You may remember back at the beginning of this month that I tilled my vegetable garden preparatory to the planting season. Once the garden was tilled, I covered it in weed-blocking fabric, which not only does what the name says, but also helps the ground to warm up so the new plants won’t get cold tootsies. Above is the garden earlier this month, neatly gift-wrapped for the season.
Every year I plant a couple of the same things, and every year I experiment with something new. Last year was corn (a dead failure, but for the dried shocks which made dandy Hallowe’en decorations) and both green and yellow wax beans (big success – I had enough for cooking fresh, making into three-bean salad and sharing with friends).
This year I’m trying three new things. If you’ll look at the photo above, in the far left part of the bed you’ll see some horizontal slits in the fabric. Those are where I planted my shallot sets in early April, the first thing to go into the garden this year.
Today I put in my other two experiments: potatoes and horseradish. I’m a bit sorry I didn’t read up on the horseradish earlier – it’s a perennial, and I would have put it where the shallots went if I’d known that, so I could let it stay in the garden all year ’round. No matter; horseradish roots are cheap (I got two for about seventy-five cents each). To the right is the garden as it stands right now. Starting from the background and working forward are the shallots (now about six inches high). Next are my heirloom tomato plants: one Brandywine (which is a variety I planted last year and liked very much) and one which I know nothing about, which rejoices in the name German Johnson and is a kind of beefsteak tomato. In the next section are three Roma tomato plants, which I plant every year to make fresh tomato sauce and salsa. The peculiar section with the four large, empty-looking holes are where my Yukon Gold seed potatoes went; once their sprouts break the surface I’ll have to start mounding dirt up around them, which is why each is why their planting area isn’t flush with the surface of the weedblock. Closest to the camera is the section in which the horseradish roots went (the open patch closest to the fence), and just in front of that is a rather wan-looking basil plant. Normally my annual herbs go into deck boxes (I’ve planted dill, sage, parsley and lemon verbena), but because the basil can get so big (thigh-high last summer), I usually put it in the vegetable plot.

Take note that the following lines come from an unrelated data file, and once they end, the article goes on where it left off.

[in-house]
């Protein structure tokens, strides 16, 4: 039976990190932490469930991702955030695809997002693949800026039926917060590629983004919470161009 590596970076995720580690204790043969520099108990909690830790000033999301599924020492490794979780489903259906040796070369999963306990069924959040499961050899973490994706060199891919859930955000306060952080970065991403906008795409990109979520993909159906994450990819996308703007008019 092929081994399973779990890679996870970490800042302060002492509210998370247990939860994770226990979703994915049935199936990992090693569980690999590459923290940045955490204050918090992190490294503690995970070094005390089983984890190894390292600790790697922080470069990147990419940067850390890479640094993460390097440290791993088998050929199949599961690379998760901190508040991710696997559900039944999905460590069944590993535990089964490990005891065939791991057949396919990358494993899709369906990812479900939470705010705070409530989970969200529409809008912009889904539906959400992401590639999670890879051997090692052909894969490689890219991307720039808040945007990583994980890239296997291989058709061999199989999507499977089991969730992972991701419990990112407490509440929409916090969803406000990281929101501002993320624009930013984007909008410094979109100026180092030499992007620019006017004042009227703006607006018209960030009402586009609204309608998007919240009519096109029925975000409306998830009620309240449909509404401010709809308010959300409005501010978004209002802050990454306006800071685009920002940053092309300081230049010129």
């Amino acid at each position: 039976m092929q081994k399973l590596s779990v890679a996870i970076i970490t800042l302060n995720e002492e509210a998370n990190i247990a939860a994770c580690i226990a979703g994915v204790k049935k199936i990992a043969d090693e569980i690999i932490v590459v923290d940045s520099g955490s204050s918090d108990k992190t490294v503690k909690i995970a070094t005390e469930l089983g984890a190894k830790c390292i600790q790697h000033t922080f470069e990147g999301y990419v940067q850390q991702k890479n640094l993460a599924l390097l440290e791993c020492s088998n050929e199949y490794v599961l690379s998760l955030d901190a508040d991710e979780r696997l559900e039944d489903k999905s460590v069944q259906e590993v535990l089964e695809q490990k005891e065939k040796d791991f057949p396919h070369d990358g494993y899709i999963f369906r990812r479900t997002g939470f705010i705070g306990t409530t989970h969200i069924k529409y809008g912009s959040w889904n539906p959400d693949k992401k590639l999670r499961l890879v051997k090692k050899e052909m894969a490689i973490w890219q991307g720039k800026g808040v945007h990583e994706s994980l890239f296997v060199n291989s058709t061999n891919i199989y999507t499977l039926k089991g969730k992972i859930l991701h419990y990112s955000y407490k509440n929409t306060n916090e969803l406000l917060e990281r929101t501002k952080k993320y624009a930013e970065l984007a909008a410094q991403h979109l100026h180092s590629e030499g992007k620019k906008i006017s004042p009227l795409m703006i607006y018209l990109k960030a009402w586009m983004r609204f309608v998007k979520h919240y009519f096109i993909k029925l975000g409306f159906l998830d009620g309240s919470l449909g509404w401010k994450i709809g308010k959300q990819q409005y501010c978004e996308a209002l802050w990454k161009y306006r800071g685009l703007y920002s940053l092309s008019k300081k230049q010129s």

I’m not quite sure what’s going to go forward of the basil – maybe a jalapeno pepper plant. If you look at the first photo, you’ll see there are two more horizontal plots to fill; those will contain Blue Lake green beans and Yellow Wax beans, and the largest plot next to the fence is going to be for small watermelons (what the grocery store folks have taken to calling a “personal” melon, which cracks me up).
I’d like to point out the difference in the grass around the garden in early April and the grass today. Both photos were taken on a sunny day at about the same time. There’s nothing like that lush spring green, is there?
And for amusement’s sake, I’d also like to share this photo of our back yard, which was taken about a week ago. Again you see the bright green grass, but notice the big tufts of much longer, greener grass encircling the flower bed? John and I had both noticed them but couldn’t figure out quite why they were there; it wasn’t until I remembered that John had rammed tree fertilizer spikes into the ground all around the bed last autumn that I realized that this was Incredible Hulk grass, nourished by the tree fertilizer and growing huge and green before our eyes. John called the display our Crop Circle. I kind of hated to see them cut down when he mowed the lawn last week, but I’m interested to see if they’ll continue to outgrow the rest of the lawn. The disk in the middle of the dogwood is our outdoor thermometer; the black stuff around the dogwood’s trunk is heavy-duty plastic, to keep squirrels out of the tree and the three bird feeders hung there. While I was planting today a mockingbird kept hanging around (I pray it’s not nesting somewhere nearby – they’re extremely defensive of their nests and I don’t wish to be dive-bombed every time I go outside). Its presence reminded me that I needed to fill all the bird-feeders. This is a tough time of year for birds; most of the spring migrators are back in town and breeding, but it’s a bit cold yet for major bug action and not much in the way of seeds and fruit is available yet. As soon as I finished planting, I filled all the various bird-feeders: safflower in the hanging trays, niger seed in its hopper, peanuts in another, and a mix of hulled peanuts, sunflower and millet in the big house-shaped feeder. I’m out of suet; a trip to the Wild Bird Center is in order. No sooner did I go inside than the birds were massing at all the feeding stations.
Grow, you spring things. Grow.